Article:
alzheimers and sleep apnea

Can Sleep Apnea Cause Alzheimer’s?

Recent studies have shown that sleep apnea can lead to a higher risk of developing Alzheimer’s. Sleep apnea is a beast all its own, but Alzheimer’s disease is a burden you most likely have a greater understanding of. It is a brutal disease that you would not wish upon anyone…

What is Alzheimer’s?

Alzheimer’s is a type of dementia that affects your memory, thinking capacity, and behavior. Most cases occur in individuals who are over the age of 65. The disease starts slow, then becomes worse over time. 

Symptoms include:

  • Difficulty remembering recent information
  • Disorientation
  • Changes in mood and behavior

As the disease progresses people experience:

  • Worsening confusion about events, time, and place 
  • Forgetting family members, friends, and caregivers
  • Finally leading to difficulty speaking, walking, and swallowing.    

CPAP sleep apnea treatment

Obstructive Sleep Apnea

OSA is a sleep disorder that affects roughly 40 million people across the US. The condition causes you to halt your breathing multiple times throughout the night. Long-term complications of untreated OSA are:

  • Heart disease: Sleep apnea interferes with how your body takes in oxygen, therefore making it hard for your brain to control how blood flows throughout your body.
  • High Blood Pressure: When you wake up often during the night, your body gets stressed. As a result, your hormone systems become abnormal and boosts your blood pressure levels.
  • Obesity: This cause is a two-way street. OSA can cause the body to pack on excess weight due to stress, lack of proper sleep, and abnormal hormone levels. On the other hand, being overweight is a common factor that leads to developing OSA. (Case in point…eating healthy and exercise is important either way!)
  • Type 2 Diabetes: OSA is a very common problem for type 2 diabetes patients. There is no direct, proven link between the two; but interrupted sleep causes the body to use insulin incorrectly, therefore leading to diabetic issues.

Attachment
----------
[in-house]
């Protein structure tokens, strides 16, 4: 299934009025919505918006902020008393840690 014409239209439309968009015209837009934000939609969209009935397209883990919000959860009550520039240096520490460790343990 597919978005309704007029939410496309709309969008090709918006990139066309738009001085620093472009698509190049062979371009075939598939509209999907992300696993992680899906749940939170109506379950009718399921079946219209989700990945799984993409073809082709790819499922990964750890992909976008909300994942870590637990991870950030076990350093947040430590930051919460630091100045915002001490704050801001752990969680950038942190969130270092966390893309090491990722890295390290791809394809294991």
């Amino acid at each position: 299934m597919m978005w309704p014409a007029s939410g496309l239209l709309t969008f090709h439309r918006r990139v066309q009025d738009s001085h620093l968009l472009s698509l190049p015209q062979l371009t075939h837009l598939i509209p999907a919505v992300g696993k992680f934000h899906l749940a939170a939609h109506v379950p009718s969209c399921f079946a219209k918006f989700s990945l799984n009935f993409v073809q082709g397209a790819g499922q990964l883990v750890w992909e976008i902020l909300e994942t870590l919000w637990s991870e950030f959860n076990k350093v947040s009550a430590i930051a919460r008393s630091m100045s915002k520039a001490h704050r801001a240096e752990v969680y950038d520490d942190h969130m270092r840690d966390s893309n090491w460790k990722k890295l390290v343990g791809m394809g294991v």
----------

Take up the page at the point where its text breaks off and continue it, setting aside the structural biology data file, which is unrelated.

Signs and Symptoms of OSA

  • Loud/excessive snoring
  • Waking up in the night gasping, coughing or choking
  • Pauses in breathing during sleep (observed by others)
  • Insomnia
  • Morning headaches, due to lack of oxygen
  • Difficulty with concentration
  • Loss of memory
  • Decreased libido
  • Irritability and mood changes
  • Vivid dreams followed by waking out of breathe
  • Felling drowsy during minimal activity

Plaques (In terms of nerve abnormalities)

Plaques are protein fragment deposits that form in the spaces between nerve cells called beta-amyloid. Most of us develop these deposits over time regardless of the presence of Alzheimer’s. However, people with Alzheimer’s develop significantly more of them, and in a specific pattern. 

The plaques begin to build in the brain in areas that affect memory first, then spread to other areas. That is the same pattern that the symptoms of Alzheimer’s takes; a loss of memory first, then loss of other functions. 

The Connection Between Sleep Apnea and Alzheimer’s 

The beta-amyloid protein that is present in Alzheimer’s patients seems to also be more prevalent in people that suffer from sleep apnea. The people with sleep apnea have higher levels of the protein in their bodies than people who do not suffer from sleep apnea. 

These amyloid plaques are found prevalent in nerve stems of people that suffer from sleep apnea, as well.

A Way to Reduce Your Risk of Alzheimer’s

Even though there is not inconclusive proof that sleep apnea is a direct cause of Alzheimer’s, the two diseases do cause the increase of the same beta-amyloid protein. Therefore, it is plausible to think that by treating sleep apnea you are:


  • Cohut, Maria. “Obstructive Sleep Apnea Linked to Higher Alzheimer’s Risk.” Medical News Today, MediLexicon International, 10 Nov. 2017,
  • Roberts-Grey, Gina. “Sleep Apnea’s Connection to Memory Loss.” Philips, 2018,
  • “Sleep Apnea May Increase Risk of Developing Alzheimer’s Disease.” ScienceDaily, ScienceDaily, 10 Nov. 2017,

About the Author


Jason Smith is recognized by the board of polysomnographic technologists (BRPT) as a registered polysomnographic technologist (RPSGT) since 2003. He is also Director of Clinical Operations for 6 multi-state sleep diagnostic facilities including the nation’s largest 20 bed sleep disorder testing center. Jason has also been a Co-Author with two research publications featured in Journal of Clinical Sleep Medicine.